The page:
• Make the connection between assessments and course objectives blatantly obvious to your students. They need to see the purpose in what they’re doing.
  • Provide low-risk (or no-risk) practice exercises throughout the course. These are excellent self-checks for students, providing feedback on their understanding between the learning activities and assessments.

Brad Stetson:

I am also fairly proud of the scaffolding of the assessment. I feel very confident that students are retaining the information learned in this course — much more than other courses I have taught. In this class, students:

  1. Practice content immediately after being presented a small topic. (unlimited attempts)
  2. Complete problem sets covering multiple topics within a module. (multiple attempts)
  3. Take a quiz covering the content of the module. (single attempt, can earn a retake by getting remediation)
  4. Take an exam covering content from multiple modules. (single attempt, no retakes)
  5. Take a final exam over all material in the course (single attempt, no retakes)

This scaffolding reinforces topics to drive them home. Students also have multiple opportunities to self-assess their learning. I am also happy with how students can make easier connections between the learning and the assessment, as their practice starts immediately after a short lesson of material. After teaching this course, I had very few questions of “where did we learn this?”

 

LEARNER SUPPORT

Adam Authier:

  • Provide a thorough Introduction Module or Orientation that contains all the support information that students have available to them. This may include an introduction to the instructor, access to technical support and academic support, online tutoring, and course/institutional policies on a variety of topics.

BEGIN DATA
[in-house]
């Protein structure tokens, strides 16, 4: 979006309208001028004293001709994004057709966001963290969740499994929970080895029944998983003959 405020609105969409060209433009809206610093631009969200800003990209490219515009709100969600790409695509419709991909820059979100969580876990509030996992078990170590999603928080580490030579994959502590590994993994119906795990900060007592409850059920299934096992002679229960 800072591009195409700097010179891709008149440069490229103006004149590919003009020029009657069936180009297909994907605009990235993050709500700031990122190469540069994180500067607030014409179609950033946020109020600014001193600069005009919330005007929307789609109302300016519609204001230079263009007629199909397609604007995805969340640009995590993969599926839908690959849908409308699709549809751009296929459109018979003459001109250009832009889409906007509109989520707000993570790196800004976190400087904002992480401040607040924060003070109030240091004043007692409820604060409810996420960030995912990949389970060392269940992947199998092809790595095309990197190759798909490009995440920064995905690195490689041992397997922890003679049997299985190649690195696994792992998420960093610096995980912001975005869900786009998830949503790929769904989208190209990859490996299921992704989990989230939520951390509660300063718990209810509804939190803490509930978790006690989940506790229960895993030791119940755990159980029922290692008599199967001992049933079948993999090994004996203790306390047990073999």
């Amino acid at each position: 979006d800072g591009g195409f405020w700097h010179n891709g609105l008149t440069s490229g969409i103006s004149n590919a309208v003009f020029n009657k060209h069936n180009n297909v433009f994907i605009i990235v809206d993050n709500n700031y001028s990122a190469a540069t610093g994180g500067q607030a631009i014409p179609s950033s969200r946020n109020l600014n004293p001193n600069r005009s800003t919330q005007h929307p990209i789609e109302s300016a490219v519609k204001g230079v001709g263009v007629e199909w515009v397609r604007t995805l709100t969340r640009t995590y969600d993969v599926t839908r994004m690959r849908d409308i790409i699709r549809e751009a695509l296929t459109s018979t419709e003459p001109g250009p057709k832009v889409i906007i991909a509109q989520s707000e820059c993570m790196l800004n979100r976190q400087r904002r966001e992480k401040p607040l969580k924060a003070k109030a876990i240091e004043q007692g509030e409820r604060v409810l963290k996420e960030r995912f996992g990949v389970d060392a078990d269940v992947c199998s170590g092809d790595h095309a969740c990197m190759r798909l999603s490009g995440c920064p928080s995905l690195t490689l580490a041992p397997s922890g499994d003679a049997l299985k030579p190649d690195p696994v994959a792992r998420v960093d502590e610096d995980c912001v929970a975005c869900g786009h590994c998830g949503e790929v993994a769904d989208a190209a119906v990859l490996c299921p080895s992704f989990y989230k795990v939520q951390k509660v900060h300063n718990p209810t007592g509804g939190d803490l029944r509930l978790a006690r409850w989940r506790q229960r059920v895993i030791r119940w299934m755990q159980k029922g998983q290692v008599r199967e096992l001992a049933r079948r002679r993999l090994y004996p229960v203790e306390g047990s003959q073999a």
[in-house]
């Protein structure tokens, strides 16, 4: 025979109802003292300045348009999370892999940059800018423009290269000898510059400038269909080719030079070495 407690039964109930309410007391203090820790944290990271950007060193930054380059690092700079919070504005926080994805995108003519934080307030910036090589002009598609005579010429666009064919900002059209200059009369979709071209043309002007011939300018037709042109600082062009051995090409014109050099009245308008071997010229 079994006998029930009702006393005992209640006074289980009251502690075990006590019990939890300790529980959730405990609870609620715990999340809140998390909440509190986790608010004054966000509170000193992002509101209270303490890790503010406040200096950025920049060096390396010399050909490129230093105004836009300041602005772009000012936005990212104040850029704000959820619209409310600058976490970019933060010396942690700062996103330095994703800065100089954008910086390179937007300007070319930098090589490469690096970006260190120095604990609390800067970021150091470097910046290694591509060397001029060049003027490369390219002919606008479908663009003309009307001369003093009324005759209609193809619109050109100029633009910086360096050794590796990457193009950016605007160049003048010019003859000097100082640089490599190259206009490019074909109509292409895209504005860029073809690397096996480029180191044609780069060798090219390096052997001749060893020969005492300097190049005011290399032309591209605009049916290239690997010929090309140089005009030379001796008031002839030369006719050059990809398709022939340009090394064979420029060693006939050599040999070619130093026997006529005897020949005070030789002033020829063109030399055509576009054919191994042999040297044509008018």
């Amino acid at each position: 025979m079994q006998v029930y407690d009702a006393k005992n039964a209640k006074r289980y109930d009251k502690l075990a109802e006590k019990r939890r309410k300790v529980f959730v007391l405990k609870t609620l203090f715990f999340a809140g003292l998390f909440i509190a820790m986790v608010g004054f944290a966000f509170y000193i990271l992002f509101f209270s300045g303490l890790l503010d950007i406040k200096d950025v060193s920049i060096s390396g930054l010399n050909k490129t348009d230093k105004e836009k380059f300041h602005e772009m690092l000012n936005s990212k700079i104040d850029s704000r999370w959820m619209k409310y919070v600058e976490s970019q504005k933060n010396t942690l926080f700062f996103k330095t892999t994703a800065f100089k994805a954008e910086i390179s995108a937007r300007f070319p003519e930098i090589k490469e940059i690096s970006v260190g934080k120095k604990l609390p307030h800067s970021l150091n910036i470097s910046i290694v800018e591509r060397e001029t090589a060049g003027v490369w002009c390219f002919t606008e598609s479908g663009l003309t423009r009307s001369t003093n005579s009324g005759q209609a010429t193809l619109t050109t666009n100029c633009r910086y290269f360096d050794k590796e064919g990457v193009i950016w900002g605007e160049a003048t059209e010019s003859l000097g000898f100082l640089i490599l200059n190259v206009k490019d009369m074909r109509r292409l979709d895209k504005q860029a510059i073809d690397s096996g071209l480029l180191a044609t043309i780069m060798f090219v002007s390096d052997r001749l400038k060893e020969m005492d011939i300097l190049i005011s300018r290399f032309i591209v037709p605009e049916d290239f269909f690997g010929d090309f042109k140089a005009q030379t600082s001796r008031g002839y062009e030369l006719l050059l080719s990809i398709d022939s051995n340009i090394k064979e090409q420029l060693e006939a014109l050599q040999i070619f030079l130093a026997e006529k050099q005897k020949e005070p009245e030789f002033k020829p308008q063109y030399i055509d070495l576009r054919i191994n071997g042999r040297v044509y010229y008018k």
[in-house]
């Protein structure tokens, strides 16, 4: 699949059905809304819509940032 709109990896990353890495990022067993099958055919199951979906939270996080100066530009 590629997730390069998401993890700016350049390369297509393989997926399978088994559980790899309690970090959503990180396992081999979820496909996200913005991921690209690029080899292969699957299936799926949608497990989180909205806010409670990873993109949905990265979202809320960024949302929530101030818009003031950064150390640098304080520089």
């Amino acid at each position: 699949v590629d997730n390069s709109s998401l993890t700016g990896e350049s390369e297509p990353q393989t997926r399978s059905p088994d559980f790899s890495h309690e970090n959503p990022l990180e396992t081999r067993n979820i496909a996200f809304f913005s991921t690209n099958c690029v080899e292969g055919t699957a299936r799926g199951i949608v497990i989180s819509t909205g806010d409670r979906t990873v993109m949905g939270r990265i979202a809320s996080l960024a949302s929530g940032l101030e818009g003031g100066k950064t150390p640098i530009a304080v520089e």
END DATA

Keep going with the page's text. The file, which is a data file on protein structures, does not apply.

• Make sure students know that, even though they are online, all of the on-ground services and benefits available to traditional students are also available to them (clubs, sporting events, tutoring, etc.). This can be done as part of a course orientation or through announcements and emails throughout the duration of the course.

Jason Kane:

  • Schoolcraft does not have a required online orientation for students. Therefore, we created and developed an online orientation module for this course to support the vast amount of first-time online students and first-time college math students who take a developmental math course like this. The orientation includes video overviews of the course and LMS as well as information on other anticipated stumbling blocks for students early in the semester.
  • We also decided to use adaptive release rules at key points in the course where students must show mastery or seek additional practice before being permitted to continue with the course.
  • Accessibility was a chief concern in developing this course and all media, attachments, and content in the course are accessible to students with disabilities.
  • Since developmental math courses do not lend themselves easily to consistent student-student interaction, we created avenues for these interactions to occur continually (message my instructor feature, virtual office hours, and Classmate Assistance Discussion Forum) all of which can aid in students earning valuable quiz retake opportunities.